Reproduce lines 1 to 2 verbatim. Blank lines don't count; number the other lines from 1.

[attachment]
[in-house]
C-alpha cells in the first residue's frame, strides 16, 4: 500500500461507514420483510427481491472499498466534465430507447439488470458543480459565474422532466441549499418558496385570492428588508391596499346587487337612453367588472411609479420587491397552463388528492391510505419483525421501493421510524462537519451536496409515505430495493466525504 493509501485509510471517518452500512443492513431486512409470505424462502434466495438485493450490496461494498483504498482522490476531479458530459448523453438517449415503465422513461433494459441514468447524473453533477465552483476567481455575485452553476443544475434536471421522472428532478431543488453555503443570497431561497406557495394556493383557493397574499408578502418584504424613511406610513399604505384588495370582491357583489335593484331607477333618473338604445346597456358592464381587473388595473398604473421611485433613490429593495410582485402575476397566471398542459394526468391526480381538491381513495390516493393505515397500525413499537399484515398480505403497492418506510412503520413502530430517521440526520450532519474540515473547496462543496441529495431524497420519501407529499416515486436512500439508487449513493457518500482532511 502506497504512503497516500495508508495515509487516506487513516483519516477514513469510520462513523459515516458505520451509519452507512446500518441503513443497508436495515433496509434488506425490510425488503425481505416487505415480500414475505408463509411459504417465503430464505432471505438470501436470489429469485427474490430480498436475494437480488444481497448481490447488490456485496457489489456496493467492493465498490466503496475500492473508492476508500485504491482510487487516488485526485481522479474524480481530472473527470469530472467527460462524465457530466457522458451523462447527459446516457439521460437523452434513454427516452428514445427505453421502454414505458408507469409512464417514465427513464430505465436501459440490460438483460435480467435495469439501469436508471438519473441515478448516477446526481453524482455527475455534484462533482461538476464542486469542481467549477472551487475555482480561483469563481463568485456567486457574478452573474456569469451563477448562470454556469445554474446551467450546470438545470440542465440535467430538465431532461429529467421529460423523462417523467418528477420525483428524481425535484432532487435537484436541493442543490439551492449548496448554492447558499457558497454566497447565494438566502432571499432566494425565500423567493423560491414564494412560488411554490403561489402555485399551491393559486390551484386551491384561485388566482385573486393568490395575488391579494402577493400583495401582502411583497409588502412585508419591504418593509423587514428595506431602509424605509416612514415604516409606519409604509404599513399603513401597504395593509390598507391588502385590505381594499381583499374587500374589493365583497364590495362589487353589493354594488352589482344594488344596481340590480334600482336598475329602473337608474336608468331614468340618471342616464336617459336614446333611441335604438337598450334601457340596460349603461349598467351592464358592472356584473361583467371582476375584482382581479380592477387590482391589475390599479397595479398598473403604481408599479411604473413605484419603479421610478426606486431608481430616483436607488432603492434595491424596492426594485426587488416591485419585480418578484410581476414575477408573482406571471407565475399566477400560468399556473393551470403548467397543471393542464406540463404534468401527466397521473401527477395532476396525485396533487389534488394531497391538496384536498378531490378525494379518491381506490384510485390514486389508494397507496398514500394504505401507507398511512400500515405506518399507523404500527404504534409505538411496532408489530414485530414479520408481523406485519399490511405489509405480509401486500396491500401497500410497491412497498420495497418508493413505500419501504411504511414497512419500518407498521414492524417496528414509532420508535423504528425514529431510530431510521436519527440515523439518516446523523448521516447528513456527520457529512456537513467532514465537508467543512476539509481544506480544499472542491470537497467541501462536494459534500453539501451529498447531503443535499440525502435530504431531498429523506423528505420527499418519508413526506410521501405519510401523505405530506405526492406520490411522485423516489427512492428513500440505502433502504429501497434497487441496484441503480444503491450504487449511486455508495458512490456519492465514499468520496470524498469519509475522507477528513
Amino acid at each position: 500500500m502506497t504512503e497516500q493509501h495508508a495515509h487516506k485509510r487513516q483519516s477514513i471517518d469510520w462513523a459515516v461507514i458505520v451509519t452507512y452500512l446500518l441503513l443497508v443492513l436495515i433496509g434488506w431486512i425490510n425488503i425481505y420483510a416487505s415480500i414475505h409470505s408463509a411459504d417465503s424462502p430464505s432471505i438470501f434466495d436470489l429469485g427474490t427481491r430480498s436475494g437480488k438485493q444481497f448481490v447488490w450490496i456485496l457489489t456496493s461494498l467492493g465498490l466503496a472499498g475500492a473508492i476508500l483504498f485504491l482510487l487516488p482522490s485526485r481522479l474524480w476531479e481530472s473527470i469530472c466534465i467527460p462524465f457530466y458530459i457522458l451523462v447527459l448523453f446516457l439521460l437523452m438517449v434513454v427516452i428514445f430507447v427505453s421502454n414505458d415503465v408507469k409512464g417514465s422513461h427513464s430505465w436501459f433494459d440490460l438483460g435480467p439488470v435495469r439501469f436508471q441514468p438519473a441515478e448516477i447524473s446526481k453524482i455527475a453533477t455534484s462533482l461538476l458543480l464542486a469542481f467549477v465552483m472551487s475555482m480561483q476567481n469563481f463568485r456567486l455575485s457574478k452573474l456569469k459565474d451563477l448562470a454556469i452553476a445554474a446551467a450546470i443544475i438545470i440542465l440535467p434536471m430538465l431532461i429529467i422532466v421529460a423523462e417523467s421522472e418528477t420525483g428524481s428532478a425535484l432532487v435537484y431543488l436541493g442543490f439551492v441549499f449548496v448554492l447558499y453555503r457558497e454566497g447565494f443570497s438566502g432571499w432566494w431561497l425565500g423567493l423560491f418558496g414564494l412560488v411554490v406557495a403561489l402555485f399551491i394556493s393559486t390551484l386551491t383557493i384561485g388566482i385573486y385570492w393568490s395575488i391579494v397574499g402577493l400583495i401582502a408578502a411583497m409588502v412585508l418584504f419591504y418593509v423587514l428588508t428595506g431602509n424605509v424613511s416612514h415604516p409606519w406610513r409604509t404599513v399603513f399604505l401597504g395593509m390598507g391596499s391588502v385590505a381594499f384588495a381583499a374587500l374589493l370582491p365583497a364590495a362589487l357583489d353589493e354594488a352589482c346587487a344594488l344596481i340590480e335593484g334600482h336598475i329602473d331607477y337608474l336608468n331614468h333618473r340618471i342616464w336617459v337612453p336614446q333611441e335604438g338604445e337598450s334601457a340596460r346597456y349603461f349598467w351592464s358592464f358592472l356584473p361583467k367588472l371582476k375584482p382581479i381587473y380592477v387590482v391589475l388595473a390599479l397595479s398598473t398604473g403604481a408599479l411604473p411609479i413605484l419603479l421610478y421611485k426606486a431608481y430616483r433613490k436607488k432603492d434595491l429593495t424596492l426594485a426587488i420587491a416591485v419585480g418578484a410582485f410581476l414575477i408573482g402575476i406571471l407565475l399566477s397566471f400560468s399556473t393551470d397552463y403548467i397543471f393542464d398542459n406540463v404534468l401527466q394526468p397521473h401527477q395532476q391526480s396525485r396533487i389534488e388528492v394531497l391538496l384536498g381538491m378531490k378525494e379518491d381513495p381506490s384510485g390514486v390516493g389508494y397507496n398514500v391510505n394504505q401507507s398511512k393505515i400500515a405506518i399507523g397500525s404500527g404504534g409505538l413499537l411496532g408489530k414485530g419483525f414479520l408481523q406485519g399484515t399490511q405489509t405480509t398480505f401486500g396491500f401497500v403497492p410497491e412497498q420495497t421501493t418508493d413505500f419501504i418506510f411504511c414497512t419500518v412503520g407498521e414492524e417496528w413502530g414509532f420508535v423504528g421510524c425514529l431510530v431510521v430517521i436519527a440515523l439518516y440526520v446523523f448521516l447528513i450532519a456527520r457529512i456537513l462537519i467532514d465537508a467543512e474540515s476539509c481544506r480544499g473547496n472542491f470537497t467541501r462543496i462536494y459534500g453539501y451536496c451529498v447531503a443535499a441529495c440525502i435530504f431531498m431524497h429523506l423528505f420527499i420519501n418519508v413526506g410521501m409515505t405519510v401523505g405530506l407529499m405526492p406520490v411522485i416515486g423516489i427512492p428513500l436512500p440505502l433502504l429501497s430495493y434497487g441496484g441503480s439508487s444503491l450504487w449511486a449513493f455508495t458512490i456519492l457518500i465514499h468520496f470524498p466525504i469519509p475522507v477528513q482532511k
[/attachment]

[in-house]
C-alpha cells in the first residue's frame, strides 16, 4: 500500500461507514420483510427481491472499498466534465430507447439488470458543480459565474422532466441549499418558496385570492428588508391596499346587487337612453367588472411609479420587491397552463388528492391510505419483525421501493421510524462537519451536496409515505430495493466525504 493509501485509510471517518452500512443492513431486512409470505424462502434466495438485493450490496461494498483504498482522490476531479458530459448523453438517449415503465422513461433494459441514468447524473453533477465552483476567481455575485452553476443544475434536471421522472428532478431543488453555503443570497431561497406557495394556493383557493397574499408578502418584504424613511406610513399604505384588495370582491357583489335593484331607477333618473338604445346597456358592464381587473388595473398604473421611485433613490429593495410582485402575476397566471398542459394526468391526480381538491381513495390516493393505515397500525413499537399484515398480505403497492418506510412503520413502530430517521440526520450532519474540515473547496462543496441529495431524497420519501407529499416515486436512500439508487449513493457518500482532511 502506497504512503497516500495508508495515509487516506487513516483519516477514513469510520462513523459515516458505520451509519452507512446500518441503513443497508436495515433496509434488506425490510425488503425481505416487505415480500414475505408463509411459504417465503430464505432471505438470501436470489429469485427474490430480498436475494437480488444481497448481490447488490456485496457489489456496493467492493465498490466503496475500492473508492476508500485504491482510487487516488485526485481522479474524480481530472473527470469530472467527460462524465457530466457522458451523462447527459446516457439521460437523452434513454427516452428514445427505453421502454414505458408507469409512464417514465427513464430505465436501459440490460438483460435480467435495469439501469436508471438519473441515478448516477446526481453524482455527475455534484462533482461538476464542486469542481467549477472551487475555482480561483469563481463568485456567486457574478452573474456569469451563477448562470454556469445554474446551467450546470438545470440542465440535467430538465431532461429529467421529460423523462417523467418528477420525483428524481425535484432532487435537484436541493442543490439551492449548496448554492447558499457558497454566497447565494438566502432571499432566494425565500423567493423560491414564494412560488411554490403561489402555485399551491393559486390551484386551491384561485388566482385573486393568490395575488391579494402577493400583495401582502411583497409588502412585508419591504418593509423587514428595506431602509424605509416612514415604516409606519409604509404599513399603513401597504395593509390598507391588502385590505381594499381583499374587500374589493365583497364590495362589487353589493354594488352589482344594488344596481340590480334600482336598475329602473337608474336608468331614468340618471342616464336617459336614446333611441335604438337598450334601457340596460349603461349598467351592464358592472356584473361583467371582476375584482382581479380592477387590482391589475390599479397595479398598473403604481408599479411604473413605484419603479421610478426606486431608481430616483436607488432603492434595491424596492426594485426587488416591485419585480418578484410581476414575477408573482406571471407565475399566477400560468399556473393551470403548467397543471393542464406540463404534468401527466397521473401527477395532476396525485396533487389534488394531497391538496384536498378531490378525494379518491381506490384510485390514486389508494397507496398514500394504505401507507398511512400500515405506518399507523404500527404504534409505538411496532408489530414485530414479520408481523406485519399490511405489509405480509401486500396491500401497500410497491412497498420495497418508493413505500419501504411504511414497512419500518407498521414492524417496528414509532420508535423504528425514529431510530431510521436519527440515523439518516446523523448521516447528513456527520457529512456537513467532514465537508467543512476539509481544506480544499472542491470537497467541501462536494459534500453539501451529498447531503443535499440525502435530504431531498429523506423528505420527499418519508413526506410521501405519510401523505405530506405526492406520490411522485423516489427512492428513500440505502433502504429501497434497487441496484441503480444503491450504487449511486455508495458512490456519492465514499468520496470524498469519509475522507477528513